|Project by anigan||posted 02-22-2014 01:51 AM||1056 views||1 time favorited||2 comments|
I have been practicing on my new scroll saw and decided to try my hand at inlays. After watching some Steve good videos I took my first shot at redoing my doctor who project from last week. The first doctor came out great. Inlay fit perfect. The second doctor however taught me that you can cut inlays backwards, as instead of the inlay punching through and fitting on the bottom piece the bottom fits into the top….. Oops
Even though I screwed up doctor #2 I had 9 more to practice/experiment on to help find out which way I have to cut multiple inlays.
After over 400 years + practicing I set into another silhouette project, Calvin and Hobbes.
This time the inlays cut perfectly. I stained the inlay espresso and left the rest of the wood it’s natural color, glued them together and used some glue + sawdust to fill in the entry hole.
So I had a pretty cool looking silhouette, but what would I do with it. I enjoy practicing and cutting all these things on the scroll saw, but it would be nice to have a “finished” project every now and then to show off or maybe sell to offset the cost of my saw.
I decided to make a very basic frame. Like many of Calvin’s inventions I didn’t want the garnishing to outshine the purpose. In the spirit of the cardboard box that was the transmogrifier or the duplicator simple design would be key.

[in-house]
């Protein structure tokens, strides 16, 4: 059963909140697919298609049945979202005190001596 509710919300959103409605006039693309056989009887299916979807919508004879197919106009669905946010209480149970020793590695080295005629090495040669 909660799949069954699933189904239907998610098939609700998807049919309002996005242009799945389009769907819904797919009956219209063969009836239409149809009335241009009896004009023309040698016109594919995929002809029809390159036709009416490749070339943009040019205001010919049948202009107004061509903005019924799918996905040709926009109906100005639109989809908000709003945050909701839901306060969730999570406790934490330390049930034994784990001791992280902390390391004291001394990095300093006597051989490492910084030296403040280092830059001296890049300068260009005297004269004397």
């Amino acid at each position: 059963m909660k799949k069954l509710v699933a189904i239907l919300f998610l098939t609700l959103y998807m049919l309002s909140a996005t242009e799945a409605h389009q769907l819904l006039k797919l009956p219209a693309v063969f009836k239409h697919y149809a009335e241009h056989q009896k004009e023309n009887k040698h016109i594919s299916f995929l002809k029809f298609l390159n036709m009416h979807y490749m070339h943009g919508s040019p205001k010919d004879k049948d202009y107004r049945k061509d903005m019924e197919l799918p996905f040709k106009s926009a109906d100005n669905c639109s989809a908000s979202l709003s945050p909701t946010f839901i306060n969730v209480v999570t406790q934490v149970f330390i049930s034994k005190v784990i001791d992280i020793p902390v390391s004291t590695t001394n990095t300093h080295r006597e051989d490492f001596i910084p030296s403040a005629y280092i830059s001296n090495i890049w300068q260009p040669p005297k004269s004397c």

I settled on butt joints with a chamfered outside edge… To tell the truth this wasn’t my original plan. I was going to put the chamfer on the inside and maybe a round over on the outside, but I ended up gluing the frame together before routing the inside. Routing the inside of a box would leave rounded edges on the corner so I chamfered the outside instead. This as it seems like with many “woodworking revisions” ended up looking better than my original plan.
I did run into a snag with my frame when I was squaring the corners from the rabbit I cut in the back. I wasn’t as careful cleaning up the chips as I should have been and ended up making a nice dent in the front of the frame. I was rotted…. “What a stupid mistake. There must be a way to fix this”, I thought. So off to YouTube I went. After a few videos I decided I was going to steam the wood with a kettle to pop the dent out.
I came up from the shop and told my wife of my blunder and explained my cunning plan to fix my frame. She asked me why I was going to use the kettle when we have a stream cleaner in the closet….
SO…. I plugged in the steam cleaner…...
With the dent fairly flat I headed back down to the shop to sand and finish the frame. This seemed like an opportune time to try my new $20 mastercraft random orbital Sander…. There’s a reason they sell those Sanders for $20. There’s no speed control and the thing spins up like a f1 engine, leaving massive gouges on the wood while it skips off of it. I wrestled the wood and Sander until the gouges were gone, all the while wondering how much a dewalt Sander would cost.
Sanding done it was time to stain the frame. I had just bought a can of red sagona stain for another project and wanted to try it out. To be fair the red sagona stain really didn’t fall into the simple motif of the frame but with the first brush stroke I was amazed by the color. I’ll be sure to be using this color again!
I’m very pleased with how this project turned out. I learned a lot about inlays and my wife got a bunch of cut outs to make into broaches to boot!